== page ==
Category Archives: Wildlife

The Falkland Islands

The Falkland Islands archipelago is amongst the oldest in the Atlantic and actually predates the formation of the ocean itself, being formed of remnants of the paleogeographic supercontinent Gondwana. Situated in rich Southern seas, these ancient islands are home to a hugely productive marine ecosystem typified by large marine mammals and dense kelp forests. Centuries of human settlement have also played out in a fascinating maritime history, evidence of which abounds throughout the islands to this day.

Fighter EscortSouthern Sea Lions (Otaria flavescens)Southern Sea Lion (Otaria flavescens)Upland Geese (Chloephaga picta leucoptera)Peale's Dolphin (Lagenorhynchus australis)Commerson's Dolphin (Cephalorhynchus commersonii)Commerson's Dolphin (Cephalorhynchus commersonii)Sei Whale (Balaenoptera borealis)Shipwreck of the 'Lady Elizabeth'Shipwreck of the 'Lady Elizabeth'Boat GraveyardThe Atlantic Conveyor Memorial


Rocky Mountains

The Rocky Mountains are quite literally the back bone of North America, stretching over 3000 miles from Canada in the North to New Mexico in the South. The Rocky Mountain National Park, accessed from Denver, Colorado, is a haven for wildlife and wilderness and a breathtaking destination for anyone with a passion for the outdoors. Visiting mid-winter reveals a harshly frostbitten landscape, and with much of the resident fauna overwintering in warmer climes or safely settled in hibernation, the alpine slopes of the high peaks foster a frigid sense of abandonment. The sheltered woodlands of the lower slopes however give refuge to a number of perennial residents seeking protection from the icy catabatic winds above.

Rocky Mountain National ParkBear LakeEastern Grey Squirrel (Sciurus carolinensis)Mule Deer (Odocoileus hemionus)Windy PeaksA Frozen WaterfallPillars of PineMule Deer (Odocoileus hemionus)Canada GeeseCoyote (Canis latrans)Raven (Corvus sp.?)A Murder of Crows (Corvus sp.?)


Sulawesi Macaques

At the end of 2012, I headed out to Tangkoko National Park in North Sulawesi, Indonesia with Rolf Steinmann and his beloved Alexa in order to spend 7 weeks in the jungle capturing the magical, cheeky, frequently-frustrating but endlessly loveable antics of the Sulawesi Macaque, also known as the Mohican Monkey.

I am the Mohican Monkey

‘Check me out; I am the Mohican Monkey!’

Like many species living in close proximity to man, the Sulawesi Macaque population has crashed in the last couple of decades. This film, an upcoming BBC Natural World, aims to look at the reasons behind this population decline and asks the question – are these the last of the mohican monkeys? Rolf and I, however, were assigned the rather more cheery task of capturing the behaviour and characters of these, most stylish of primates. December marks the onset of the rainy season and the magical morning mist.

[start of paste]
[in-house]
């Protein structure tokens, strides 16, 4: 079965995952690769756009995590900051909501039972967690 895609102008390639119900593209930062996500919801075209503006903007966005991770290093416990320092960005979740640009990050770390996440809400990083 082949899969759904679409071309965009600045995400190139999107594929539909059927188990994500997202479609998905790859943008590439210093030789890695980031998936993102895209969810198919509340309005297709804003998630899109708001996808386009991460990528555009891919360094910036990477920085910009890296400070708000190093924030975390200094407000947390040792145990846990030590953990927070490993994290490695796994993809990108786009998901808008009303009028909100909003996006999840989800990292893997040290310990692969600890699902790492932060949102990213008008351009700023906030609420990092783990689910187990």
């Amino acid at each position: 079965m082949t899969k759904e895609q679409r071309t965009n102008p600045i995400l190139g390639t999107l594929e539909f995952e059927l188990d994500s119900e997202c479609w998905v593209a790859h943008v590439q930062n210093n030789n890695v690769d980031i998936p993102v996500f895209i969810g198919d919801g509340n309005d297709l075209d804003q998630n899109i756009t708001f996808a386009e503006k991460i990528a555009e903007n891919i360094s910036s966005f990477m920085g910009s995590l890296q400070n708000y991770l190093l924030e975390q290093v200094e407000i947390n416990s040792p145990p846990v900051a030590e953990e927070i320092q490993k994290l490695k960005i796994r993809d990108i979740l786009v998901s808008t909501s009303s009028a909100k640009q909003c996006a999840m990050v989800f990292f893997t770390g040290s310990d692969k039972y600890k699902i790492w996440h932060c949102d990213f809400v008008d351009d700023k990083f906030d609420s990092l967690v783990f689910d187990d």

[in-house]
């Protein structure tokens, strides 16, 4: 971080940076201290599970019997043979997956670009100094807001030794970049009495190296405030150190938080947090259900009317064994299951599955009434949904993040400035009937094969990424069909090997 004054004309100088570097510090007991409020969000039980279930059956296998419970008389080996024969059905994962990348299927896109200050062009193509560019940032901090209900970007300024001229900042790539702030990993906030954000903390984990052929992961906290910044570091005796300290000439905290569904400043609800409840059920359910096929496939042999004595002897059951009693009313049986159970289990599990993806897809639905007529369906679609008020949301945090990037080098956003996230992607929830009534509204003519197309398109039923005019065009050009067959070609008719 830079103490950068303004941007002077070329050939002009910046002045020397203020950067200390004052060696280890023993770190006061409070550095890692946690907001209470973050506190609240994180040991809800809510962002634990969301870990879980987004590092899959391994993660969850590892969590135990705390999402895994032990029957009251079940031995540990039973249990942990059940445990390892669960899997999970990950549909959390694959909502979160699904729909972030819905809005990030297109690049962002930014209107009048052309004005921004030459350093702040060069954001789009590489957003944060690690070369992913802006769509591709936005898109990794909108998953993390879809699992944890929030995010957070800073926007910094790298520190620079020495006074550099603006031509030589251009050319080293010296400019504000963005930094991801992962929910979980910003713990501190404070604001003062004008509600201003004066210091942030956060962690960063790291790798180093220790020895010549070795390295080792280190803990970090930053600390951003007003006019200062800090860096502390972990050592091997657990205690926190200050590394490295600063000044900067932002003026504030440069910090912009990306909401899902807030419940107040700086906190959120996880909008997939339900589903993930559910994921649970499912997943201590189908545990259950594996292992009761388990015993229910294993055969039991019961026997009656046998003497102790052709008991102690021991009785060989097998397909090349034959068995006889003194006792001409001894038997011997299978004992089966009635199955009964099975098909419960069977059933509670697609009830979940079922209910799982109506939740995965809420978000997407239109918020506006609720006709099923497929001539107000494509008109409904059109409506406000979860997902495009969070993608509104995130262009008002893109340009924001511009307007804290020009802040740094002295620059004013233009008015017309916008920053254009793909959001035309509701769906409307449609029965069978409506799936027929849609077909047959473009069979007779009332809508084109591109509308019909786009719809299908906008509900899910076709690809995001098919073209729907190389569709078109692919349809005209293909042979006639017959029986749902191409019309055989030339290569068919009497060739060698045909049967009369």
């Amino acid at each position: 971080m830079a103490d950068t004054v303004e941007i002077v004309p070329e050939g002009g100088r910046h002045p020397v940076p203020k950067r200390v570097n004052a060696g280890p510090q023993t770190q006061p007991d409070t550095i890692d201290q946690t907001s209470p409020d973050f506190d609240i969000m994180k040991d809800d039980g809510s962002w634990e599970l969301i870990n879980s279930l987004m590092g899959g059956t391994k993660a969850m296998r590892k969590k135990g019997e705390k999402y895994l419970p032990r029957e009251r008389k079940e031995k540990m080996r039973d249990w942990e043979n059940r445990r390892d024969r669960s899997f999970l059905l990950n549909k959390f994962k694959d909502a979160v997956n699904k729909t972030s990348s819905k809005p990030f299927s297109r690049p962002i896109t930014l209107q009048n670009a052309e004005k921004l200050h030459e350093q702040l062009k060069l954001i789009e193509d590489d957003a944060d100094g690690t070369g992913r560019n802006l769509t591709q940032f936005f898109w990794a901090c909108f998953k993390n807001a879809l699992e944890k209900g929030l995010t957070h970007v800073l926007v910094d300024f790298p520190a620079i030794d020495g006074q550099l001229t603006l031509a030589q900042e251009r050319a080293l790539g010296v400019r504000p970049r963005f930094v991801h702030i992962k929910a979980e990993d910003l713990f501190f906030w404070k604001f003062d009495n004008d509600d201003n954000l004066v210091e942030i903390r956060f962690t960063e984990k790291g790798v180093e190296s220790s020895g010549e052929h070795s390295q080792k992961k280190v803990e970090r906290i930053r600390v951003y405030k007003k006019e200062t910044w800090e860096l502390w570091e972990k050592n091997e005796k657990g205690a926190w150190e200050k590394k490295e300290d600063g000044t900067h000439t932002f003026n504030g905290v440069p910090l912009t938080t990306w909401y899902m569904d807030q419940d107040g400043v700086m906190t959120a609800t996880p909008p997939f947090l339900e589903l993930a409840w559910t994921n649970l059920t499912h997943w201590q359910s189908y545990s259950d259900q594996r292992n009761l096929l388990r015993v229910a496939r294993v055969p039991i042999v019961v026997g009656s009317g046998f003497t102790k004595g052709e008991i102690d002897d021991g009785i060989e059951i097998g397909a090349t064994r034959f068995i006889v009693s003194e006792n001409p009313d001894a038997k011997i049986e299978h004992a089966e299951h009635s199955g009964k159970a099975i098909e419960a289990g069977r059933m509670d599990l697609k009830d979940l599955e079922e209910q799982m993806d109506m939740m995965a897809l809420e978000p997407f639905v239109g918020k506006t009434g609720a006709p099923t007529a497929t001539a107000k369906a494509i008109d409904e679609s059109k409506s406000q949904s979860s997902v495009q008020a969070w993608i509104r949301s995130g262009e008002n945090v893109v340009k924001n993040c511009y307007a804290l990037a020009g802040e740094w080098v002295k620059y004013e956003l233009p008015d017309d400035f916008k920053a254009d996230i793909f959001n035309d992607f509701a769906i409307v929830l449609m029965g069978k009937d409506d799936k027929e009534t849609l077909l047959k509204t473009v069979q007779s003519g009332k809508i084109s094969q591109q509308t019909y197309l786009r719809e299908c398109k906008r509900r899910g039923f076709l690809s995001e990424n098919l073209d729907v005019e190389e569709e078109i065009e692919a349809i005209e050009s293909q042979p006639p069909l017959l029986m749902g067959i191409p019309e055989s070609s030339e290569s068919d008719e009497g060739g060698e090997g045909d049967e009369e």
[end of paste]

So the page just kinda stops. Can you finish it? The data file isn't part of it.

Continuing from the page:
OK. Maybe that was worth getting out of bed at 4 am for.

An effective antidote to a 4 am start.

It also marks the start of mango season and the monkeys, well, they eat a lot of mango. Initially this made our lives easy as, rather than roving far and wide, the macaques stayed in a relatively small area, making it a simple task to rejoin the group each day. However, after a short-while it became plain that it would be rather challenging to capture them doing much of anything else. Partly because, when they weren’t eating mango, they were getting to grips with the film equipment.

Sulawesi (1 of 1)

‘Can’t seem to get the exposure for some reason…’

That or sleeping…

Another hard afternoon in the jungle. What d'you mean it's only 10am?

‘Another hard afternoon in the jungle. What d’you mean it’s only 10am?’

Fortunately on this shoot we had the luxury of time. In wildlife shooting, time makes all the difference and slowly the boisterous, affected behaviours gave way to a more natural insight into the everyday lives of these monkeys.

Mmmm... tasty!

‘The full mohawk today, sir, or just an exuberant quiff?’

'Hey! No running, diving or bombing!'

‘Hey! No running, diving or bombing!’

The Alexa, as ever, performed flawlessly and really allowed us to make the most of the little light that made it down to the jungle floor; even then the aperture was pretty wide most of the time. The two stops that the doubler cost meant it was really only useable in the more open areas, however the scrub was so thick in most places that the doubler was only called for in the open areas anyway. The 30-300 was beautifully sharp and the image straight off the camera is mouthwateringly crisp and rich, the high bit depth yielding super silky tones through the shadows. Carrying a super 35mm camera, a full shooting days worth of batteries, a range of PL lenses and a fluid head through the jungle on the side of a steep volcano between a team of three is certainly a work out and we had some reservations going into it; the image delivered, however, certainly justifies the effort and I’m really looking forward to seeing the completed film this autumn. As usual, absolutely no problems with reliability, despite the heat and oppressive humidity. In fact I recall only one occasion when Rolf’s faith in the hardiness of German engineering wavered perceptibly.

'My turn!'

‘My turn!’

After seven weeks in the jungle it felt pretty strange to come back to the city. Even the smallest of things seemed alien. Still, perhaps that isn’t so different to the jungle…

'WTF is that?'

‘WTF is that?’

To check out a selection of images captured during our time in Sulawesi visit the Faunagraph gallery here: